Childhood entails so many beautiful rites of passage. School, your first crush, losing your first tooth, catching rolly pollys, playing in the mud, and of course Girl Scout sleep away camp (insert Cub Scout/Boy Scout if you have a mini man).
When I was a child, I too was a Girls Scout; preceded by Brownie and Pixie (now called Daisy). I loved it. We sang Christmas Carols to convalescent home elders, grew bean sprouts in a cup, sang songs (oh you know the ones), and sold cookies, lots and lots of cookies.
Then of course, we went to camp.
Camp was the beginning of the end for me. In the fourth grade I attended Girl Scout sleep away horse camp. That was a hard earned badge. I was cool with being away from my family for a week, I was cool with learning to saddle and bridle a horse, I was even cool with scooping the horse doo doo. What I was not cool with was sleeping in a bare bones structure, taking your life into your own hands when going to the showers, and bugs.
Now I have a little peanut of my own, who is enjoying the Brownies. It fills me with pride to watch her participate in the same types of activities I did as a Girl Scout.
Until we had to go to camp.
I cannot tell you people the amount of anxiety I experienced leading up to the big day. I was worried about the bugs, someone getting hurt, and being in the middle of nowhere.
All of my fears came true.
The wasps were angry and on a mission. The daddy long legs decided my arm was an excellent place to just chill. And the amount of Band-Aids handed out that weekend could have swathed King Tut…twice.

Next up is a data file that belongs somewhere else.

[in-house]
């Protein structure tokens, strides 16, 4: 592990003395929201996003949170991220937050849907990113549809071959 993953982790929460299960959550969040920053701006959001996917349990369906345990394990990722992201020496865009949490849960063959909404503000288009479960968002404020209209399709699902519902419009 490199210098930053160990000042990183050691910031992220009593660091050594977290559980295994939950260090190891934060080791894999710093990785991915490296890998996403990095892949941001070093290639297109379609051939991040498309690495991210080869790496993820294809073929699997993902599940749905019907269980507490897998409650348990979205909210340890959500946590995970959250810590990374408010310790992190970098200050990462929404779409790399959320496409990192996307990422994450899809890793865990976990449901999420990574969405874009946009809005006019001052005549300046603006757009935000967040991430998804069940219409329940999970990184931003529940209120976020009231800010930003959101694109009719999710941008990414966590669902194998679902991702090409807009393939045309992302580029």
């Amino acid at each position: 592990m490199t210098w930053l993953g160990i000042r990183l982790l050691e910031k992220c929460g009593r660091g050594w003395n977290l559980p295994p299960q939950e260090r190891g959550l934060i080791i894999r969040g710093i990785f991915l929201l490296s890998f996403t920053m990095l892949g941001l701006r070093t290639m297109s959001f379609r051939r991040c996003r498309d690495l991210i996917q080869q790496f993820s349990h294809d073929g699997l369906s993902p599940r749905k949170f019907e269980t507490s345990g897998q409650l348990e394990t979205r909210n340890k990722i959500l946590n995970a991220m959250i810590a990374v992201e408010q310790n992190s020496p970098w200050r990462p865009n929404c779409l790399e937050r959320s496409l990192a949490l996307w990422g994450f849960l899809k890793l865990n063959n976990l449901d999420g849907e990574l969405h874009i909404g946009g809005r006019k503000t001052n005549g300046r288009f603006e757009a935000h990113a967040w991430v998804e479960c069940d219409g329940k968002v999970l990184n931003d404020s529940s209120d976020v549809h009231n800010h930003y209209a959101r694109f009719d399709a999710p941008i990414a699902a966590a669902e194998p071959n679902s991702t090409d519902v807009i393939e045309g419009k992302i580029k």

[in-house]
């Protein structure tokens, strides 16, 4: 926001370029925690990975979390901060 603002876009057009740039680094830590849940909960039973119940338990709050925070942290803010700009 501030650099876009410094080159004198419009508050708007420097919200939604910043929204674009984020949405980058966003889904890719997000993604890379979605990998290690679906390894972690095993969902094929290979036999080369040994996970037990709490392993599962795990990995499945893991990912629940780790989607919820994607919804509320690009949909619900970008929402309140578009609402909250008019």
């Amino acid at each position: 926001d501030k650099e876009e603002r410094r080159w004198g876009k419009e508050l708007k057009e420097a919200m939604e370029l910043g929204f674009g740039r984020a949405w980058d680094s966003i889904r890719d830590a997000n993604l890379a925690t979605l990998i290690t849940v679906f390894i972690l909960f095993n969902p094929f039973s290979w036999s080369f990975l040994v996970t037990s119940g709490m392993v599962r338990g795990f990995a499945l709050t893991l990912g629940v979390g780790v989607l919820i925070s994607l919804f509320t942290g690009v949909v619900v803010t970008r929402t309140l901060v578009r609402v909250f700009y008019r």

What I did not expect was all the crying. Mostly done by me. Just kidding, not really. I cried on the inside. So many little girls crying. Crying for their parents, crying because so and so was not playing with them, crying because they were hungry (that got the most tears), or their legs hurt, or their arm hurt, or the hair follicles in their ears hurt. So. Much. Crying.
At one point I looked over to my friend, another brave mama chaperoning with me, and said the words, “I wish I was a dude. I’m guessing the Cub Scouts don’t cry about sand in their shoes.” Then we went on to fantasize about all the beer and chips and dip we could consume if we had a tricked out RV. This only brought on more tears, from me.
While some of my worries were confirmed, what I did not expect were all the positives. The friendships formed, the camaraderie of the older Girl Scouts with our younger girls, and the general awe I developed for the amazing troop leaders who made this shin dig happen.
There were magical moments that lit up the adventure as well: S’mores by the fire; the flag retiring ceremony; finding the “beach” by the lake and creating castles, cheers, and shell habitats; sticks, sticks, and more sticks; night time skits and songs; and swapping trinkets.
While this old hag of a Girl Scout kissed the ground when I walked through the door of my home, I was happy to see my little Brownie grinning and shouting, “That was the best camping trip ever!”
And isn’t that what being a scout is all about. Togetherness? Fellowship? Learning and growing? All of the above were accomplished.
But next time I am bring my bug zapper … and a case of wine.